I tend to think a lot in questions of What? & Why? I have always been so curious to find out why something – anything – works the way it does. I don’t care as much to know how it accomplishes what it does, but to know what it’s purpose is.
What I’ve learned in the years of asking myself “Why” questions is that while so little in life “just does,” so much “just is.”
C.S. Lewis is one of my examples of a brilliant mind that asks the “Why” questions. He breaks down ideas into the most basic principles; he was a king of analytics. But even he makes the statement
“If I find in myself desires which nothing in this world can satisfy, the only logical explanation is that I was made for another world.”
Some things just are. Like our strengths. And our passions. Some things are learned and cultivated. Others are what we call ‘natural,’ inherent pieces of our DNA. They just are.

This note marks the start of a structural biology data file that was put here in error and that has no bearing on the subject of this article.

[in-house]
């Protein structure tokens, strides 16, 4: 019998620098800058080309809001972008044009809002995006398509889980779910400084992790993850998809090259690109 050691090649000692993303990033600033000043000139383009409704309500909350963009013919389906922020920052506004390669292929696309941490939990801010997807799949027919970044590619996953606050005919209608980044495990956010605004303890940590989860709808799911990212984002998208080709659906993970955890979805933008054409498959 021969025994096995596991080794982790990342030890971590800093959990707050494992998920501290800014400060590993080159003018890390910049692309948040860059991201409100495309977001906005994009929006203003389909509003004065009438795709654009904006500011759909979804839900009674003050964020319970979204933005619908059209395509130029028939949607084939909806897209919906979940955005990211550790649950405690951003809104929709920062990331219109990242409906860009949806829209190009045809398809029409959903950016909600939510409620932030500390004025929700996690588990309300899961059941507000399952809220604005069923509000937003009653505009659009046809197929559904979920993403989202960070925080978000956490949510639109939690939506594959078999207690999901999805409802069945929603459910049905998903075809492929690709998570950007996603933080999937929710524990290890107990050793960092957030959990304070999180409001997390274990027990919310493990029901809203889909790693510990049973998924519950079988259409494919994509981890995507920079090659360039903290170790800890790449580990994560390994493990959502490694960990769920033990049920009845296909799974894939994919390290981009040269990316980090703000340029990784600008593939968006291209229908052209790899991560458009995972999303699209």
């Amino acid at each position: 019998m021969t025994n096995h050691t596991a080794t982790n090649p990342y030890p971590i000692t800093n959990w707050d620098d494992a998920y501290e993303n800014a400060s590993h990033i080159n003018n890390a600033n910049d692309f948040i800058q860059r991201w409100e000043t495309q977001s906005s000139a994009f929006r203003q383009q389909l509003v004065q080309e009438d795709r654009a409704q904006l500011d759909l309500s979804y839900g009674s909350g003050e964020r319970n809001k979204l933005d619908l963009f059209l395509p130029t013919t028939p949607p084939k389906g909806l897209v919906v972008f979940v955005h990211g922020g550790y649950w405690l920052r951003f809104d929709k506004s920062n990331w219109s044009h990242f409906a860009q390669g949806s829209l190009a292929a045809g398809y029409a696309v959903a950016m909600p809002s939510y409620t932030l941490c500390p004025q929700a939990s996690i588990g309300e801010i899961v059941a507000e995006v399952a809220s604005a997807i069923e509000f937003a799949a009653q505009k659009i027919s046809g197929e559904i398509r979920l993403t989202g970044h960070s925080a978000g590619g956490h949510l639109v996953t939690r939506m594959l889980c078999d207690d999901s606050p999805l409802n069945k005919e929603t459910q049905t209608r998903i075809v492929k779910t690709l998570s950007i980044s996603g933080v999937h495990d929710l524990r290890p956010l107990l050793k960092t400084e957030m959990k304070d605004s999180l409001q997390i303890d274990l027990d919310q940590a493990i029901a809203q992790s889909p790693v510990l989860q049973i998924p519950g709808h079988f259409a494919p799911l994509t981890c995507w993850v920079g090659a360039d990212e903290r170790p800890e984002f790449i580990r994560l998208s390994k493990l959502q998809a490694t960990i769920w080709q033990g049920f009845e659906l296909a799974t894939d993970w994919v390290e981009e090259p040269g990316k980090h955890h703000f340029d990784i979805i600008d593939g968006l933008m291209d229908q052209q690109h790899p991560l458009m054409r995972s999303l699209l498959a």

And this is what I feel differentiates me from those who have come before me. Whatever questions we naturally want to ask, sometimes we should stop asking and accept that we don’t understand. Only then can we open our ears to counterparts in our lives, in our work, in our office to collectively find solutions and reach decisions that we can’t make when we’re just asking a “Why” question. Or a “How” question, and so on.
I’ve said it before, but I’ll say it again: tomorrow’s CEOs were brought up in an era of innovation and quick adaptations. And the smart ones know to use the strengths of our culture that have made it easier for us to stop talking and listen.
(Despite the noise, which in itself is another blog post entirely… Stay tuned.)